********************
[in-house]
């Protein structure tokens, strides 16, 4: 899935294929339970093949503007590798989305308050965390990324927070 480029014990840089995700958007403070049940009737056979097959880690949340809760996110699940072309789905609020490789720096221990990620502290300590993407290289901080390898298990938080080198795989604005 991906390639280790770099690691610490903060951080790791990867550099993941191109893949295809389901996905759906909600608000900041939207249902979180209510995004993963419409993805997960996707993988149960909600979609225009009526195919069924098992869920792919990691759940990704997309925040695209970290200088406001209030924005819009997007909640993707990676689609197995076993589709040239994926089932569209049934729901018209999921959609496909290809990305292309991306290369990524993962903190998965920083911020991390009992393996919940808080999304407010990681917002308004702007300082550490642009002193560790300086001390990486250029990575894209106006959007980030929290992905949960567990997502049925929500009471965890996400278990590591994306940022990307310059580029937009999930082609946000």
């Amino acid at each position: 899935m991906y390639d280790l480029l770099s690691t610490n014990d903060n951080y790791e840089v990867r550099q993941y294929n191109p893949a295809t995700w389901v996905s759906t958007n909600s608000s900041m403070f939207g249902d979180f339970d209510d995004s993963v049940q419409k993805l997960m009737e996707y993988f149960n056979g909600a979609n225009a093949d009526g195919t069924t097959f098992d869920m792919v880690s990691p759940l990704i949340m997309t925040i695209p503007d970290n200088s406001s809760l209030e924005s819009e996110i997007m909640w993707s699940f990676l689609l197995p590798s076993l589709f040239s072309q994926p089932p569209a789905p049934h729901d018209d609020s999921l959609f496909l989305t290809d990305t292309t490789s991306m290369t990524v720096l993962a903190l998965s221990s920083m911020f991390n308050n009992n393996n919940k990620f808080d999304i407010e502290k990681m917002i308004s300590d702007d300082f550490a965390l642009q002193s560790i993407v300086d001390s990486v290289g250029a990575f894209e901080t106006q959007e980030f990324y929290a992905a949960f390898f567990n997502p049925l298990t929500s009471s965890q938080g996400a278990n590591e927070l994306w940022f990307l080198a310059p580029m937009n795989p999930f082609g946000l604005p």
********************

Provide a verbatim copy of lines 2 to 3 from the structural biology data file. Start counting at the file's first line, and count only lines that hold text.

């Protein structure tokens, strides 16, 4: 899935294929339970093949503007590798989305308050965390990324927070 480029014990840089995700958007403070049940009737056979097959880690949340809760996110699940072309789905609020490789720096221990990620502290300590993407290289901080390898298990938080080198795989604005 991906390639280790770099690691610490903060951080790791990867550099993941191109893949295809389901996905759906909600608000900041939207249902979180209510995004993963419409993805997960996707993988149960909600979609225009009526195919069924098992869920792919990691759940990704997309925040695209970290200088406001209030924005819009997007909640993707990676689609197995076993589709040239994926089932569209049934729901018209999921959609496909290809990305292309991306290369990524993962903190998965920083911020991390009992393996919940808080999304407010990681917002308004702007300082550490642009002193560790300086001390990486250029990575894209106006959007980030929290992905949960567990997502049925929500009471965890996400278990590591994306940022990307310059580029937009999930082609946000």
């Amino acid at each position: 899935m991906y390639d280790l480029l770099s690691t610490n014990d903060n951080y790791e840089v990867r550099q993941y294929n191109p893949a295809t995700w389901v996905s759906t958007n909600s608000s900041m403070f939207g249902d979180f339970d209510d995004s993963v049940q419409k993805l997960m009737e996707y993988f149960n056979g909600a979609n225009a093949d009526g195919t069924t097959f098992d869920m792919v880690s990691p759940l990704i949340m997309t925040i695209p503007d970290n200088s406001s809760l209030e924005s819009e996110i997007m909640w993707s699940f990676l689609l197995p590798s076993l589709f040239s072309q994926p089932p569209a789905p049934h729901d018209d609020s999921l959609f496909l989305t290809d990305t292309t490789s991306m290369t990524v720096l993962a903190l998965s221990s920083m911020f991390n308050n009992n393996n919940k990620f808080d999304i407010e502290k990681m917002i308004s300590d702007d300082f550490a965390l642009q002193s560790i993407v300086d001390s990486v290289g250029a990575f894209e901080t106006q959007e980030f990324y929290a992905a949960f390898f567990n997502p049925l298990t929500s009471s965890q938080g996400a278990n590591e927070l994306w940022f990307l080198a310059p580029m937009n795989p999930f082609g946000l604005p």